The Newsroom is over, but Aaron Sorkin’s critique of the media is not. Writing in the New York Times, the screenwriter says that any reporter who is reprinting information released in a massive hack of Sony computers–seemingly as retaliation for The Interview, a Seth Rogen comedy about an assassination plot against the leader of North Korea–is “morally treasonous and spectacularly dishonorable.”
Sorkin, as he admits, is an interested party: he’s writing a movie about Steve Jobs that’s the subject of some of the e-mails. I don’t hold that against him, though. He’s wrestling with a genuinely tough, disturbing subject, one that, when you start chasing down precedents and what-ifs, can make a hypocrite of just about anyone who argues it.
Including me: just this year, I argued against people watching the execution videos released by ISIS. A beheading video was “a deliberately filmed murder, a grisly performance meant explicitly to be shared for effect,” I wrote. “Watching them literally completes their purpose.”
But I wouldn’t argue against reporting that the ISIS executions happened. And like all analogies, this one breaks down on closer inspection. A hacked company e-mail is not the same as a murder is not the same as a stolen nude selfie. The Sony hack was (at least apparently) meant to expose and to punish; it’s another kind of violation, and intended for media consumption. Journalists reporting on it are indeed doing the work the hackers wanted them to do.
But they’re not simply posting raw hacked data wholesale. They’re applying judgment–not always correct judgment but judgment nonetheless–and deciding what part of the information constitutes news. You might not think a Hollywood salary dispute, say, is important news, but if it were reported through normal means, no one would bat an eye at it.
So the real question here is: does information that otherwise would be considered news suddenly become Not News because it’s given to you by bad people, through bad means, for bad reasons? To answer, we need to ask, to borrow a journalistic cliché, who, what, where, when, why, and how. Or at least four of them:
How: How did the Sony data come out? Because someone stole it, plain and simple. What’s not plain and simple is whether that makes it off-limits. It would be nice if there were a plain and simple rule, and that’s what Sorkin tries to set, arguing the legal standard of “the fruit of the poisoned tree.” But…
When: Stolen info is not always off-limits, as he later notes: it wasn’t in the case of the Pentagon Papers–or, for that matter, in the main storyline of The Newsroom‘s final season, in which the ACN crew held fast to their right to report an international-news story leaked by a Snowden-esque government whistleblower. Dean Baquet, the editor of the New York Times, has said that the Sony data is “not the Pentagon Papers” and yet “we have used documents surfaced by others.” Reporters do traffic in stolen information and report on communications they’re not supposed to have access to. The question is when: Which brings us to…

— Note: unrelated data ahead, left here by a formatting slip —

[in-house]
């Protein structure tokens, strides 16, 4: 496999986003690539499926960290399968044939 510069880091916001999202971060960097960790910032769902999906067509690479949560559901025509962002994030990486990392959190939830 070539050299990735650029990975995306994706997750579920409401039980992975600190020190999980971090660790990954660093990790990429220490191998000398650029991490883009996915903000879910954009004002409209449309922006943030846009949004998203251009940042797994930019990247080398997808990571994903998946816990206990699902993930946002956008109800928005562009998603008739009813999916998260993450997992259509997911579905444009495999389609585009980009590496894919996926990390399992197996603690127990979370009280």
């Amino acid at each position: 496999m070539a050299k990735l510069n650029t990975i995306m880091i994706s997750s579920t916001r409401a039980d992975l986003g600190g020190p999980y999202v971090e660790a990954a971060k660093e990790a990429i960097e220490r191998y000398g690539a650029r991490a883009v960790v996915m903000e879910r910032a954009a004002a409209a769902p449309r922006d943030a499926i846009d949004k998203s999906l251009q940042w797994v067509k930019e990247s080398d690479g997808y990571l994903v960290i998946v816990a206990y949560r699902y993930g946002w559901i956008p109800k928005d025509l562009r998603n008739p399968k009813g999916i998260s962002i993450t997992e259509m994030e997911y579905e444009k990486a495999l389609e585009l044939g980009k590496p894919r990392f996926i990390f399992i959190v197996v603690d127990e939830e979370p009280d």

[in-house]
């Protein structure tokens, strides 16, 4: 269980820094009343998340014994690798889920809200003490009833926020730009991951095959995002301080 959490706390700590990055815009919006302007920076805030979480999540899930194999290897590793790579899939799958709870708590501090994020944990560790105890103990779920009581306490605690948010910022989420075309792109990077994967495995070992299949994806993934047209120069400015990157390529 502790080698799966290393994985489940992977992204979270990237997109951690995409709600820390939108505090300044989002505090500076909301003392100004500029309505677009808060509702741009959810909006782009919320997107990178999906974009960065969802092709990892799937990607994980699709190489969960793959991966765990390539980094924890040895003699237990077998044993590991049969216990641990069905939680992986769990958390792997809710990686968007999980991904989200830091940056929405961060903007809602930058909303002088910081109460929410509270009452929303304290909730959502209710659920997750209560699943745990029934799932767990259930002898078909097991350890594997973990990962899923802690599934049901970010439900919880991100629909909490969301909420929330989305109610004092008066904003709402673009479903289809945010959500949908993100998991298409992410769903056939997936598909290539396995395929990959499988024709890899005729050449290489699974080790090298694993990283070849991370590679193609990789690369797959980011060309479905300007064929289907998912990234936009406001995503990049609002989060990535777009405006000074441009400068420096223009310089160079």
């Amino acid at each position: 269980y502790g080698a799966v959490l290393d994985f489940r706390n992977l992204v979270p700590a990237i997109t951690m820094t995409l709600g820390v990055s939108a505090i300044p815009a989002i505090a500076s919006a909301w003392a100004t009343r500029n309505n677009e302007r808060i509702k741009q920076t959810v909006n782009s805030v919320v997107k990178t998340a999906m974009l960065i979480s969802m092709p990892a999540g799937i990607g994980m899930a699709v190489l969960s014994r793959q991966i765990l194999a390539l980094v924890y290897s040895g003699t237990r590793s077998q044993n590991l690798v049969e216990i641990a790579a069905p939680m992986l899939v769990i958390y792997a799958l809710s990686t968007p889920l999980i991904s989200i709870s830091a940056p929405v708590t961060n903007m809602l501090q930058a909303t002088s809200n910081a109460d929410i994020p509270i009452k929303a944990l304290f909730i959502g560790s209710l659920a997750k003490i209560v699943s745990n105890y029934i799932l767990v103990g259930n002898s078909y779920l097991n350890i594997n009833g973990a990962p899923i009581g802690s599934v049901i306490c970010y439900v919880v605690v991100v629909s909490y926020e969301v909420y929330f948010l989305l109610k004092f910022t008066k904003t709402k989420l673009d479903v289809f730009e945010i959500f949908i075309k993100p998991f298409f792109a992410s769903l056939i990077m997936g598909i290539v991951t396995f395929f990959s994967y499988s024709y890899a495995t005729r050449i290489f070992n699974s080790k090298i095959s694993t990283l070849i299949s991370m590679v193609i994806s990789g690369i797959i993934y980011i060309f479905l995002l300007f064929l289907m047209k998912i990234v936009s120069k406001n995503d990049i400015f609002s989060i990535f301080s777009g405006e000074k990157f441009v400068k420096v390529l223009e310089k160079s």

What: In other words, is any of this material legitimate news? Would we consider it newsworthy if it were obtained by other means? Certainly, a lot of the details the press has been picking over have been little more than gossip. (Then again, so is a lot of Hollywood news not obtained through stolen e-mails.) But whether or not you think that executives’ racist jokes about President Obama are the equivalent of the Donald Sterling scandal, it’s hard to claim, in the same year as the Sterling news, that they’re not news at all. And if it’s important–indeed, scandalous–that someone may be trying to punish a studio for offending North Korea, how is it not news (as the New York Times reported, using the e-mails) that that same studio asked filmmakers to change their movie to avoid offending North Korea in the first place? And if it isn’t…
Why: The critiques of reporting the data come down to the motives of the hackers. If (as is possible, though not definitive) they stole the documents to punish artistic expression, should news organizations have a higher bar because the source has bad motives? Should there be a lower bar for publishing stolen information from a whistleblower with good intentions? And who decides which intentions are which? News outlets decided that the information from the Edward Snowden leaks–also called “fencing stolen goods” by some–was important enough to publish. Snowden claimed patriotic motives–but what if he didn’t? Say he provided the exact same information, but did it with the express intention of bringing about the downfall of the United States. Would the same information suddenly become off-limits because of the mindset of the person who provided it?
That last question is the one that finally bothers me. I agree the press shouldn’t be complicit in airing snuff films, disseminating stolen nude pictures, reprinting the Social Security numbers of people who work for a targeted company. I agree that “We can, and other people will do it if we don’t” isn’t a good reason to run a story. “We’ll get a lot of traffic from it” is even worse. From all we can see, the Sony hack was a vile act done for vile reasons.
But I’m also disturbed by the idea of the press deciding who’s stealing information for the right reasons and for the wrong ones, and adjusting its definition of news accordingly. In the end, the right question to ask–at least journalistically–is, “Would this be news if we got it under other circumstances?” News judgment isn’t easy, and it can often be wrong. But I’d rather have news outlets judging news than judging their sources.